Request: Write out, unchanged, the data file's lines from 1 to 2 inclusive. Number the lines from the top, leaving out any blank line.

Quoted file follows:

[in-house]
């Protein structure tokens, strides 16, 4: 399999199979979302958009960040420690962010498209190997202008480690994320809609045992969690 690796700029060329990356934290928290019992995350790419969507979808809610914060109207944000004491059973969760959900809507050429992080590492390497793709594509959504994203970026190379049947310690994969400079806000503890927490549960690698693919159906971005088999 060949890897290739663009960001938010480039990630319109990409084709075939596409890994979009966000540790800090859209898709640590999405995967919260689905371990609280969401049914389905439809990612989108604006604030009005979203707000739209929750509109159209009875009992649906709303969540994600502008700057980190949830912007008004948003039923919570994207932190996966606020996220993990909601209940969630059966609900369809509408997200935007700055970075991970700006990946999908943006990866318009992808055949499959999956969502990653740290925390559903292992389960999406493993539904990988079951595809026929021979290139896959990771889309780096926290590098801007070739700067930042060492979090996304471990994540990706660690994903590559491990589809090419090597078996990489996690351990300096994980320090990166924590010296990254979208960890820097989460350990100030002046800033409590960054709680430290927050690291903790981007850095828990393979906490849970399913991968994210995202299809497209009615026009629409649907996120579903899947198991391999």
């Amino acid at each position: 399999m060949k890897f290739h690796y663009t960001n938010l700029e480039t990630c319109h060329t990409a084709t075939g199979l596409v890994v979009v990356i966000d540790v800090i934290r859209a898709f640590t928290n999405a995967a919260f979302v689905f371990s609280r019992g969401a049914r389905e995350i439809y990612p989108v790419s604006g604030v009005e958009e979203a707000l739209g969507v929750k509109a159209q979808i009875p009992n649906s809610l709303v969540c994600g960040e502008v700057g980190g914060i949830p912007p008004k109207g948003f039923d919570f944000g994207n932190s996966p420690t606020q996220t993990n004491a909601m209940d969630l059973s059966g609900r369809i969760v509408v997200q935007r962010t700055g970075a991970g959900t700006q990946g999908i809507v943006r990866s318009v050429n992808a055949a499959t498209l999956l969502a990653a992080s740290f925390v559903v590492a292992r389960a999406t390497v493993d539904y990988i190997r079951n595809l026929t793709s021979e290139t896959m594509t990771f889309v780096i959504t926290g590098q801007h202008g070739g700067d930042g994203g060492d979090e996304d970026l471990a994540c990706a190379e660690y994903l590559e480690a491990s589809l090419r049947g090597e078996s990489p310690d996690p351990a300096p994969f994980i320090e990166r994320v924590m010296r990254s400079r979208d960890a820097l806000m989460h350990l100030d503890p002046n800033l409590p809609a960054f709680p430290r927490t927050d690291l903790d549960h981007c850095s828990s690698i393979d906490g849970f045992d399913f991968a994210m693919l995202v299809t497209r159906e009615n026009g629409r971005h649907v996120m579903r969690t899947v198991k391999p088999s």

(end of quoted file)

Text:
[in-house]
């Protein structure tokens, strides 16, 4: 399999199979979302958009960040420690962010498209190997202008480690994320809609045992969690 690796700029060329990356934290928290019992995350790419969507979808809610914060109207944000004491059973969760959900809507050429992080590492390497793709594509959504994203970026190379049947310690994969400079806000503890927490549960690698693919159906971005088999 060949890897290739663009960001938010480039990630319109990409084709075939596409890994979009966000540790800090859209898709640590999405995967919260689905371990609280969401049914389905439809990612989108604006604030009005979203707000739209929750509109159209009875009992649906709303969540994600502008700057980190949830912007008004948003039923919570994207932190996966606020996220993990909601209940969630059966609900369809509408997200935007700055970075991970700006990946999908943006990866318009992808055949499959999956969502990653740290925390559903292992389960999406493993539904990988079951595809026929021979290139896959990771889309780096926290590098801007070739700067930042060492979090996304471990994540990706660690994903590559491990589809090419090597078996990489996690351990300096994980320090990166924590010296990254979208960890820097989460350990100030002046800033409590960054709680430290927050690291903790981007850095828990393979906490849970399913991968994210995202299809497209009615026009629409649907996120579903899947198991391999």